Very early in my faith journey I had an inkling that I would serve overseas. In college, though my major was theology, I took several classes on philology, language learning, ethnography, contextualization/indigenization, cultural anthropology, etc. The aim was to acquire tools that would facilitate future adaptation to a new culture.
A popular concept at the time was that of bonding proposed by Thomas and Elizabeth Brewster. Their research on imprinting in certain species (which happens when an animal is abandoned immediately after birth prompting them to attach to a surrogate mother, including other animal species or even a human being). The well-known picture of psychologist Konrad Lorenz being followed by goslings is a good example of the phenomenon.
Studies of human infants follow along the same reasoning. When mothers and new-borns are separated at birth, babies can become attached to a surrogate mother, including a doll or a particular nurse.
Critiquing the “compound mentality” of the traditional mission movements (in which the recruits are welcomed into a bubble by the expat community), the Brewsters proposed that – for those working in different cultures – the first few months in a new setting are crucial, as their senses are bombarded by a multitude of new sensations, sights, and sounds; an experience akin to that of a birth. Emotionally and physiologically they are ready to bond to the new environment and language, like a newborn.
Although this was written having mission personnel in mind, I believe the same principle applies to the first year of ministry in any community. It is during this time that we are in a state of unique readiness to develop a sense of belonging to the new environment.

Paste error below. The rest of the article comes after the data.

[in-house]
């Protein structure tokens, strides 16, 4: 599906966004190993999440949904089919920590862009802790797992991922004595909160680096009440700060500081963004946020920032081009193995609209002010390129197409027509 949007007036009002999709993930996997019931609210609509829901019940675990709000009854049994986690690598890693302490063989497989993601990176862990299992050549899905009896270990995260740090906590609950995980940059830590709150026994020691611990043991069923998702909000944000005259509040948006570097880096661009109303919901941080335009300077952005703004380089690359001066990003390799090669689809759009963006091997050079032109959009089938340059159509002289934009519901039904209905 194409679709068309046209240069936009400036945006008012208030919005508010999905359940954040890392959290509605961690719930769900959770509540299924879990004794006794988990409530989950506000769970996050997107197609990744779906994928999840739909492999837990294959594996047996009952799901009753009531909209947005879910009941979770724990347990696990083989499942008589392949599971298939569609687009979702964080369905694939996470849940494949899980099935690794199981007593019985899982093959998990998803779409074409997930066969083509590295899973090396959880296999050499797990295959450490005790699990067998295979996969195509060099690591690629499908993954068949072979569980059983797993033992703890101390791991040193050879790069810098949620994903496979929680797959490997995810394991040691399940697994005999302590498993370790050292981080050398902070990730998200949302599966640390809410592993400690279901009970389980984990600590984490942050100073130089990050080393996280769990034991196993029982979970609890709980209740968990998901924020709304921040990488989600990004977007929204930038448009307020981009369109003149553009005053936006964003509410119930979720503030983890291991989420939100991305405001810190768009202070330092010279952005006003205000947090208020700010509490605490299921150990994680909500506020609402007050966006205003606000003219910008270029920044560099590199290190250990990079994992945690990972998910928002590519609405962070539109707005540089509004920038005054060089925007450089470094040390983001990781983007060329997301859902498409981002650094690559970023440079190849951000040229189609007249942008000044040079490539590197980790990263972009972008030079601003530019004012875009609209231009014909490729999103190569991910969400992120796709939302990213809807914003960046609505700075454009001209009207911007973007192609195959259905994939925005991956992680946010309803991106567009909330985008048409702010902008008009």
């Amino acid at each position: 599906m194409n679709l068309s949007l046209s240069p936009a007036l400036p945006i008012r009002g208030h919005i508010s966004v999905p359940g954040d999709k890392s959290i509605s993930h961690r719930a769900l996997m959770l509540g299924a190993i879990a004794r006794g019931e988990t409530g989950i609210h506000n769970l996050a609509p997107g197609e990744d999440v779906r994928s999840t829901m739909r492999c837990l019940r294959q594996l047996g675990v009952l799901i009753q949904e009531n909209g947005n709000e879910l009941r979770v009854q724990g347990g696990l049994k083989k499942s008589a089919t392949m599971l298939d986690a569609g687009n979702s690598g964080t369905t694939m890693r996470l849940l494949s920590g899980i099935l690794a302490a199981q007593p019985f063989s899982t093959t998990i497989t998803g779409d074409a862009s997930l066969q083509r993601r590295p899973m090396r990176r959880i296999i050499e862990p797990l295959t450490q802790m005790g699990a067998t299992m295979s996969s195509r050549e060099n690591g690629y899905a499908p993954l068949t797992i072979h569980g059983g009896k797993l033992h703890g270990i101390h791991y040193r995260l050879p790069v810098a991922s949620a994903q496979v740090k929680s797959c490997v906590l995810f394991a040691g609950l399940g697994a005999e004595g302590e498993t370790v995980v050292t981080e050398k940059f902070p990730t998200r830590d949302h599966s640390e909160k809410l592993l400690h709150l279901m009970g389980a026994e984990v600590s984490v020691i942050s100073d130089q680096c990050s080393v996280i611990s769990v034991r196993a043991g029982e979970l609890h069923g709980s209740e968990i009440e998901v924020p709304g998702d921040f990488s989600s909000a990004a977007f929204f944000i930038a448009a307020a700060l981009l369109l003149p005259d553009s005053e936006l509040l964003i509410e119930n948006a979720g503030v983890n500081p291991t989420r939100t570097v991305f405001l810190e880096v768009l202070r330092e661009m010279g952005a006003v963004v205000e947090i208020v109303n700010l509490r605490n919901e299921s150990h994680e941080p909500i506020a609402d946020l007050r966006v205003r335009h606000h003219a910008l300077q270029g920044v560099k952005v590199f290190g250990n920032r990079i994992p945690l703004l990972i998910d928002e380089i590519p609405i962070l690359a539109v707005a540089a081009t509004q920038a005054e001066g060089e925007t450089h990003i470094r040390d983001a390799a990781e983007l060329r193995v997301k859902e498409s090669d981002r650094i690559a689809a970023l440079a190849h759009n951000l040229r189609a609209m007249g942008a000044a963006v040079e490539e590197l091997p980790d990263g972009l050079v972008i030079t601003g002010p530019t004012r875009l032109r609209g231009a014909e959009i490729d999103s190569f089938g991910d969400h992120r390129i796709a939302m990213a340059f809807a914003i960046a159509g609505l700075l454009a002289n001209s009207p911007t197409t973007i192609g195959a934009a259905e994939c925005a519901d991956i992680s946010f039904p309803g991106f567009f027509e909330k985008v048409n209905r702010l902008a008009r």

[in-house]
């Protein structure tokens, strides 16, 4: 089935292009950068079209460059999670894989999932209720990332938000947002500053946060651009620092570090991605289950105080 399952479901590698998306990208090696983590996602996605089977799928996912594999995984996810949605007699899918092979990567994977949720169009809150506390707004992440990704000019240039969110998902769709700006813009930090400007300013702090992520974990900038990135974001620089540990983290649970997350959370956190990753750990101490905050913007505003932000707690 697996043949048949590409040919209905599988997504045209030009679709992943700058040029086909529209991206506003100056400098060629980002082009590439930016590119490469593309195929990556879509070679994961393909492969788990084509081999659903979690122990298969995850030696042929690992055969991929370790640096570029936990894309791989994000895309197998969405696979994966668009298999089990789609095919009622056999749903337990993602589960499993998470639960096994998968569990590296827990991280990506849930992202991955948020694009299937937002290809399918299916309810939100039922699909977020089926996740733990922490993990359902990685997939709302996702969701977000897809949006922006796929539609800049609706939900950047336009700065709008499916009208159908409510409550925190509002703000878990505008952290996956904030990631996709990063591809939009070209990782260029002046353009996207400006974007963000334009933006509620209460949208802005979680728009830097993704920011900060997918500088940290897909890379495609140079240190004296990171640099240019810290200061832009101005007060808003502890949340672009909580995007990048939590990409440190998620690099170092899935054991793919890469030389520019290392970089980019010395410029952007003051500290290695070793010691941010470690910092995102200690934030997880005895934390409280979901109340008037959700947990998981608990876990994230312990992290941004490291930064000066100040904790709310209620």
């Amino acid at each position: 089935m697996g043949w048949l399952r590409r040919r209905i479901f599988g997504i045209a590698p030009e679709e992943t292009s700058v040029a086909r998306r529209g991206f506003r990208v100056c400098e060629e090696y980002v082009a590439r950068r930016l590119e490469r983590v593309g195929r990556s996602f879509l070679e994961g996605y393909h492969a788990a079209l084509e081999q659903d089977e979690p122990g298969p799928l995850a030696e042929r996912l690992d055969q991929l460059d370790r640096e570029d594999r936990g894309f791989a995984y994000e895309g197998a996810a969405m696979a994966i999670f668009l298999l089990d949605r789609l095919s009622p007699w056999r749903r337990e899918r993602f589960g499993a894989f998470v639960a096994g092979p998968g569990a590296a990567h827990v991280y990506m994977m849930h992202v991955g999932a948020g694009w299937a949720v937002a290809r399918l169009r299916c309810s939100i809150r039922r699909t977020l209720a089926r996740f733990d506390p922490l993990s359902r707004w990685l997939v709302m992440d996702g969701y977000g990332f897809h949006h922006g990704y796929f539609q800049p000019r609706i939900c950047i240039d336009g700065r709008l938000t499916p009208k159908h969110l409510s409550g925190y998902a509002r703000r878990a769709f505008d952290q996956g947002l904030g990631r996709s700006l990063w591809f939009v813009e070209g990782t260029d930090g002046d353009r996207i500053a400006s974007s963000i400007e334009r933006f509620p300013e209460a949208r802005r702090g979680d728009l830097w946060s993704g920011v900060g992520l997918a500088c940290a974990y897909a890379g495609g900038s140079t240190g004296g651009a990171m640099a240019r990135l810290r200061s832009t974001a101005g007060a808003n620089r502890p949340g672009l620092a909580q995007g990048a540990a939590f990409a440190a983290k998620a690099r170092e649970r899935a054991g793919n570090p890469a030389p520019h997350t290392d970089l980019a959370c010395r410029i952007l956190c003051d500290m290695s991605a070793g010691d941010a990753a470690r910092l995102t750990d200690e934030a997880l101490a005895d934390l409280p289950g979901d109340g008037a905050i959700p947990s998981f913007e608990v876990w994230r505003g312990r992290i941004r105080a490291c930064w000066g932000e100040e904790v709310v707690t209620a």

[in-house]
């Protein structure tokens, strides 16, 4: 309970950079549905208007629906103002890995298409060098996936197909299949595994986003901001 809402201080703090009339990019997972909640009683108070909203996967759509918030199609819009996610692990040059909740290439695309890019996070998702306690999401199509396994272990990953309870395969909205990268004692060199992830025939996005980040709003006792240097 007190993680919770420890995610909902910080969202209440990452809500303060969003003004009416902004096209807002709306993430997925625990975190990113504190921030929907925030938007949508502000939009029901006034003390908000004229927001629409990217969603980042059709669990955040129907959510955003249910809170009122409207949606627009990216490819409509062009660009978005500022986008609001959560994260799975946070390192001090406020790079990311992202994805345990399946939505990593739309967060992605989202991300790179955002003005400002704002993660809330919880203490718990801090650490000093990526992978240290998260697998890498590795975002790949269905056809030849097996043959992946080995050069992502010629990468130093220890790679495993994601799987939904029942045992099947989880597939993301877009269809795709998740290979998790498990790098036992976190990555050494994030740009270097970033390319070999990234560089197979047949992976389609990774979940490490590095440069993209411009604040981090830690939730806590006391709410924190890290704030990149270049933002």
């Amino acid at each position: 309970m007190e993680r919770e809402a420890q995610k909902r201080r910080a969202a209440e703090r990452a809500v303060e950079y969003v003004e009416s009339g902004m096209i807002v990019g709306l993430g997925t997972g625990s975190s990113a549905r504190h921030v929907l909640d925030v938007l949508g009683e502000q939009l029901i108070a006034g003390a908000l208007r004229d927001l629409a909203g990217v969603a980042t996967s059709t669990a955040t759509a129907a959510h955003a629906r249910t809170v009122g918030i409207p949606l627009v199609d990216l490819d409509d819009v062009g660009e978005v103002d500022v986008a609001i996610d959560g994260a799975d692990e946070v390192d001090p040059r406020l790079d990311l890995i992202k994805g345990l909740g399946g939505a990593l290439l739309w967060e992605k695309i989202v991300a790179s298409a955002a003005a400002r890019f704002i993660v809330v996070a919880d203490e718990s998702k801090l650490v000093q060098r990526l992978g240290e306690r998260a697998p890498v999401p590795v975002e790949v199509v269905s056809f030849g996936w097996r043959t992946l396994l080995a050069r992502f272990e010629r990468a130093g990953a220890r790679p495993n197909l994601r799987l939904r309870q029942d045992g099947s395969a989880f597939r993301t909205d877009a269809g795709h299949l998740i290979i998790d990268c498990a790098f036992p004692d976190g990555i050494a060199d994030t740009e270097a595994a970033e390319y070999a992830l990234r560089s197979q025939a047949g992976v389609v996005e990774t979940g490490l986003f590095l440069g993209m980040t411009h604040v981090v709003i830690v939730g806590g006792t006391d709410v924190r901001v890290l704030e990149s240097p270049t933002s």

Having been introduced to congregational ministry just a couple of months before the CoVid-19 lockdown, I feel cheated out of the opportunity, which sounds rather selfish. I am aware that the global pandemic has killed more than two-and-a-half million people across the globe, countless people have lost their livelihood, and many more have been touched by strained relationships and mental health challenges, but I still grieve my situation.
You may be surprised to learn that grief can be a reaction to events other than death. But, as a friend recently pointed out, we don’t just grieve when someone dies; we grieve whenever we lose something.
I grieve the loss of the dynamics that should have occurred in a first-year of ministry. It is in this period that bonding happens with both the pastoral charge and the surrounding community, which should bring about a sense of belonging. Sadly, we cannot recreate what ought to have happened.
Though we are all affected by the reality of grief brought about by CoVid-19’s dramatic changes, as followers of Christ, we do not journey through grief alone. Scriptures assure us that ours is a God who cares, who even stores our tears in a bottle (Psalm 56:8). We can count on God’s comfort. In the midst of your personal grief, I hope you will, like myself, find solace in this promise.
The Rev. Elias Mendes-Gomes
Faith Presbyterian Church, Fort McMurray (AB)